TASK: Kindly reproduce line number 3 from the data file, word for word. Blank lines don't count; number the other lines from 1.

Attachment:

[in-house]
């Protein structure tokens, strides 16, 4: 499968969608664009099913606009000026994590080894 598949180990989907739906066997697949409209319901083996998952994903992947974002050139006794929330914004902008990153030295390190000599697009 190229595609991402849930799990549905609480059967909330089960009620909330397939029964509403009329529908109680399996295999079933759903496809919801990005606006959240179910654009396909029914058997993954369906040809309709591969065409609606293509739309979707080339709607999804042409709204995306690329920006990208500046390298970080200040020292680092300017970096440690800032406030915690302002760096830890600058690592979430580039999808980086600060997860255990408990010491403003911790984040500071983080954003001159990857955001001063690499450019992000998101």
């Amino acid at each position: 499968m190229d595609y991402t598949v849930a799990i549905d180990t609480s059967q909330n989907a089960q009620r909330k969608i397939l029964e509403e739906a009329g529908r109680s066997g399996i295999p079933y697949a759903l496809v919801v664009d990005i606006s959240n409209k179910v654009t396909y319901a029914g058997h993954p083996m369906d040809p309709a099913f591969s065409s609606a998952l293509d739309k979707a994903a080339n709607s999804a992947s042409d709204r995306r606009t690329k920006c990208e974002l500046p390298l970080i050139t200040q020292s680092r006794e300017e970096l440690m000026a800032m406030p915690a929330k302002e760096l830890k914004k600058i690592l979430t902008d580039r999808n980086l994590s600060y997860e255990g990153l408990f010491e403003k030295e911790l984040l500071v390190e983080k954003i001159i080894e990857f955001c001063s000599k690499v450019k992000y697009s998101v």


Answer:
């Amino acid at each position: 499968m190229d595609y991402t598949v849930a799990i549905d180990t609480s059967q909330n989907a089960q009620r909330k969608i397939l029964e509403e739906a009329g529908r109680s066997g399996i295999p079933y697949a759903l496809v919801v664009d990005i606006s959240n409209k179910v654009t396909y319901a029914g058997h993954p083996m369906d040809p309709a099913f591969s065409s609606a998952l293509d739309k979707a994903a080339n709607s999804a992947s042409d709204r995306r606009t690329k920006c990208e974002l500046p390298l970080i050139t200040q020292s680092r006794e300017e970096l440690m000026a800032m406030p915690a929330k302002e760096l830890k914004k600058i690592l979430t902008d580039r999808n980086l994590s600060y997860e255990g990153l408990f010491e403003k030295e911790l984040l500071v390190e983080k954003i001159i080894e990857f955001c001063s000599k690499v450019k992000y697009s998101v």